In a fractional reserve paradigm, however, the “bank panic” is the antithesis of “times are good.” Such panics in Great Britain, other European countries, and the United States have been numerous and well documented since the eighteenth century.[4] Yet it is in their behavior in bank panics that central banks define themselves and their history.

By the phrase “bank panic,” we mean that a significant number of depositors simultaneously decide to withdraw their funds either from a specific bank or from a group of banks. The depositors’ motivation is the rumor that the bank or group of banks will soon be insolvent (i.e., will not be able to repay funds). It is entirely rational for a depositor with such information, whether validated or merely suspected, to run to the bank and withdraw his or her money. There’s no penalty for withdrawal. The only “penalty” is waiting while many other depositors of the same bank take their money and then finding the insolvency rumors were true. When a bank then declares its insolvency and shuts down, the remaining depositors usually take losses.

Following more than a century of panics, the BoE finally learned a valuable technique for squelching chaotic runs on the London banking community. Paraphrasing Walter Bagehot’s exposition of the second half of the nineteenth century,[5] it is natural for a bank facing elevated withdrawal demands to curtail its lending and scramble to raise as much cash as it can. Thus, the many business borrowers who repay short-term loans cannot borrow again as was their routine during “good times.” Like the banks, the businesses now scavenge for cash and add to the panic. Everybody seeks cash and, as a result, cash becomes more and more scarce. The “bigger the news” that cash is dear the greater the general incentive is to find and husband cash.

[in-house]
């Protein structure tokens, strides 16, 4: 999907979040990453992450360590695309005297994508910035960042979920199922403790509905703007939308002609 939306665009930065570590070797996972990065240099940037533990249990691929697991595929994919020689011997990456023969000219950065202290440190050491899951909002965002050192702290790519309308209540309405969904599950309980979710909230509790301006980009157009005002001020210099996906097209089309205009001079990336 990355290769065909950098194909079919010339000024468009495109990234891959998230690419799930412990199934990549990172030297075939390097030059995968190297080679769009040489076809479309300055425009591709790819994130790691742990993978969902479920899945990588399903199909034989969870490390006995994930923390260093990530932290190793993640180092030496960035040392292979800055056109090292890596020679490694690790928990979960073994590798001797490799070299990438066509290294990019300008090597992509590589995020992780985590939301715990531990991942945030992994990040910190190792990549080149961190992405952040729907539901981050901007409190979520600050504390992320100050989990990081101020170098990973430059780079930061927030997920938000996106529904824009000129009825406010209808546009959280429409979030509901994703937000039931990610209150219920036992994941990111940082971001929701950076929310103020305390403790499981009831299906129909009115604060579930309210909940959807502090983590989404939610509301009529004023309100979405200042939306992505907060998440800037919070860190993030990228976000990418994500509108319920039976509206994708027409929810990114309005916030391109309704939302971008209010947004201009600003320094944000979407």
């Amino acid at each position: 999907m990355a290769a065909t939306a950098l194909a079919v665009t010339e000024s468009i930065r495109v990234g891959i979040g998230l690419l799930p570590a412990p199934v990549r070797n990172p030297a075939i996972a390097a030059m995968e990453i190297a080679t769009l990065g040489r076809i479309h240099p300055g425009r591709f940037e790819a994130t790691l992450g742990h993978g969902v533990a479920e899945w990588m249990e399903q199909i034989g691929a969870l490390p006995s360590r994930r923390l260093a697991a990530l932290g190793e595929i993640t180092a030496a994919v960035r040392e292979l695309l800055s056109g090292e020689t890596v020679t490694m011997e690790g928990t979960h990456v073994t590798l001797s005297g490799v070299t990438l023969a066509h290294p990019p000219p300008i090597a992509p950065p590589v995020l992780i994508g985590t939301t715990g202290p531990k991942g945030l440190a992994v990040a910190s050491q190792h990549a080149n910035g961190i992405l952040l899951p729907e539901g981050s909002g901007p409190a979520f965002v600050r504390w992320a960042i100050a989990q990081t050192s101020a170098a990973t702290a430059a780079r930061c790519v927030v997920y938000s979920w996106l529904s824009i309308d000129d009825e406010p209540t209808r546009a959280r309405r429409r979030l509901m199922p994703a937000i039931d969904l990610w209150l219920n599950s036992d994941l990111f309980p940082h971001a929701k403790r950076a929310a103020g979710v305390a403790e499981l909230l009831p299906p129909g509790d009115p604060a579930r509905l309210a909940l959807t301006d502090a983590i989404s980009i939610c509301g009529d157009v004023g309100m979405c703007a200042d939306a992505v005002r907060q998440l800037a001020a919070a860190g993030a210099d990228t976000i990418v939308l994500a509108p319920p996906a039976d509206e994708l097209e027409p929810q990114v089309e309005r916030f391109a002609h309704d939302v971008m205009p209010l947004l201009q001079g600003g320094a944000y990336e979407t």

To combat the spiraling negative psychology, Bagehot explained that the central bank must lend cash freely into the panic. This action was counter-intuitive. It’s a bit like the advice of correcting a car that is spinning out of control. Physics may tell us that stepping on the accelerator will re-establish control for the driver, but slamming the brakes feels like the right answer! We note that the central bank had to mind its own reserves as well. When other London banks pulled their deposits from the BoE to meet panic withdrawals, the BoE itself was at risk of insolvency.[6]

Continuing with Bagehot’s prescription, the central bank should lend freely into the panic, at a high rate of interest, while requiring the pledge of high-quality collateral. By empirical observation, not by any “theory of human behavior” or “theory of the social good,” this “lender of last resort” role works to stem the panic. There is abundant cash for the asking, so the hoarding psychology subsides. The cash is expensive (i.e., “high rate of interest”), so people and businesses borrow only what they truly need. The stipulation that the borrower must pledge high-quality collateral makes clear that this central bank lending is not a bailout. If the borrower does not have collateral, then the borrower’s problem is balance sheet insolvency rather than liquidity and the central bank should not lend.

Again, in Bagehot’s description, the BoE learned to act in this manner of “lender of last resort” to stem panics because it was the best survival strategy for the BoE itself. To claim that the BoE acted (purely) benevolently or that the British government “required the benevolence” is an arguable misunderstanding of history that detracts from the fascinating lesson.

Further, let us make the evident point that the Bagehot-era central bank “lender of last resort” function is not synonymous with “all business and financial institutions and governments in crisis get low-interest loans to keep everybody afloat.” The historical genesis of “lender of last resort” is the practical solution to instability inherent in fractional reserve banking.

Bagehot also expressed two additional regrets regarding the BoE as Britain’s central bank. London banks and the BoE generally considered a thirty percent reserve to be reasonable while Bagehot considered this low level to be unsafe.[7] As we noted earlier, the larger the reserve the greater the likelihood that a bank will survive a panic. He also asked why Britain should have just one central bank. In Bagehot’s view, there was no reason circa 1870 that a country should have just one institution with “central bank status.” An obvious disadvantage was that failure of the BoE would disrupt everything. The only justification Bagehot could fathom for a solitary CB was that London had grown accustomed to the arrangement.